Re: Crates, Chests and Boxes... oh my!! - And Markings.
- Hi Peggy;
The BAR(NW) plan by Ed Schweinfurth follows the dimensions and methods
of original chests closely.
There were several variations of similar chests - in fact no two of
the six surviving chests that I know of are exactly alike.
The rabbeted side/end junction was common. Sometimes the bottom was
rabbetted, sometimes it was just nailed or pegged to the bottom. Short
iron reinforcing straps are found on some but not on others.
As to why the construction of the all important bottom varies... well,
there was a balance between cost and security even back then. Much the
same factors apply to packaging today. The packaging is only intended
to convey the goods to the destination. If it is reusable after that,
that's a bonus for the end-user.
PS: Who has never been in either packaging design or shipping, but has
spent an un-natural amount of time trotting between the departments,
factories and warehouses to trouble-shoot other peoples' 'great
cost-saving ideas.' <;)
--- In Revlist@yahoogroups.com, "peg11thgen" <peg11thgen@...> wrote:
> Regarding these BAR plans-
> I asked my father-in-law, a cabinet-maker, to take a look, and his
> question is this: Why did they go to the trouble to rabbet the side
> panels, and then just nail the bottom on instead of setting it in? The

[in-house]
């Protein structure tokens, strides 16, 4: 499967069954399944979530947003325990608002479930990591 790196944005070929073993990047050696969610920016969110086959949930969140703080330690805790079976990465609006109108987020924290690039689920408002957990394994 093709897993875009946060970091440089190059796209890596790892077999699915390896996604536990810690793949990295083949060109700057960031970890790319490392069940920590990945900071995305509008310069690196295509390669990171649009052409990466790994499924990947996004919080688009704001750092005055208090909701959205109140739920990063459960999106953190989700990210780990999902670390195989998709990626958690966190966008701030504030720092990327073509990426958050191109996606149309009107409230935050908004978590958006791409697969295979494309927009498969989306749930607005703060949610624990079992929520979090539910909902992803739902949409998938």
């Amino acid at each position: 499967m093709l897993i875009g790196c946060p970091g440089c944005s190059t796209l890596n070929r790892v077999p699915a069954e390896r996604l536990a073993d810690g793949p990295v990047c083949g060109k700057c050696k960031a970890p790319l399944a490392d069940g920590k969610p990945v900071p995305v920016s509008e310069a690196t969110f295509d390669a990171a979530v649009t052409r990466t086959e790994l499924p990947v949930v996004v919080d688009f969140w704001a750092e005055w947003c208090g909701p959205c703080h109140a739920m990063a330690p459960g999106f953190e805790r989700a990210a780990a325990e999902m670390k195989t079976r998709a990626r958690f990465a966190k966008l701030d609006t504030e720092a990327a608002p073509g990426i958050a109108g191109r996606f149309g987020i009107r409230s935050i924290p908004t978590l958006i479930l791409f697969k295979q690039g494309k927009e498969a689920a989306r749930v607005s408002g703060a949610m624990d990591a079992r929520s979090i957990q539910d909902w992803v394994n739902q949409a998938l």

> cargo was pretty heavy to take a chance like that. He thinks they must
> have been smarter than that.
> Does anyone know whether these plans are copying an original chest?
> Any other comments on that detail?
> --- In Revlist@yahoogroups.com, you wrote:
> > >It is an -excellent-
> > >article by Ed Schweinfurth on how to re-create the simple liquor
> > >shipping chest of the era.
> > Fortunately we have the Internet Archive..
> > Comes up just fine..
> > Tony
- Nails from Fort Stanwix.
I just wanted to follow up with a worthwhile resource for this topic.
âCasemates and Cannonballsâ has a section about nails recovered during
the archaeological investigations at Fort Stanwix.
âRose-head (fig 31a) Rose-head nails appear in all sizes but not all
specimens of this type have rounded heads; many were flat with only
short slopes near the edges.â p. 51.
[In other words - the term ârose-headâ is used in a sense similar to
Band-Aid, Coke or Kleenex, rather than precisely.]
Fig. 31 indeed shows a range of spikes and nails. Only a few examples
of the approximately 24,600 nails found are illustrated, of course.
A few examples are nails in the range of 1-5 / 8â to 2-1 / 8â These
tend to have tapered square shanks ending in a sharp point, and
flattened or just slightly domed heads.
There are some larger nails in the range of 4-1 / 4â to 4-1 / 2â, one
of which has something resembling a ârose-head'.
Several large spikes are illustrated also, 6 to 8â in length, as well
as a range of nails and staples for specialized applications.
See pages p. 51-55 for text, illustrations and considerable
It seems that the size range of 1-5 / 8â to 2-1 / 8â would be suitable
for light carpentry work, such as chests.
âCasemates and Cannonballsâ by the way is a very good and in my
opinion, very useful resource. Lots of findngs on personal items,
utensils, tools, ceramics and glass found at the fort.
Hanson, Lee, and Hsu, Dick Ping; âCasemates and Cannonballs,
Archaeological Investigations at Fort Stanwix National Park.â Inited
States Department of the Interior, National Park Service, USGPO,
Washington DC 1975.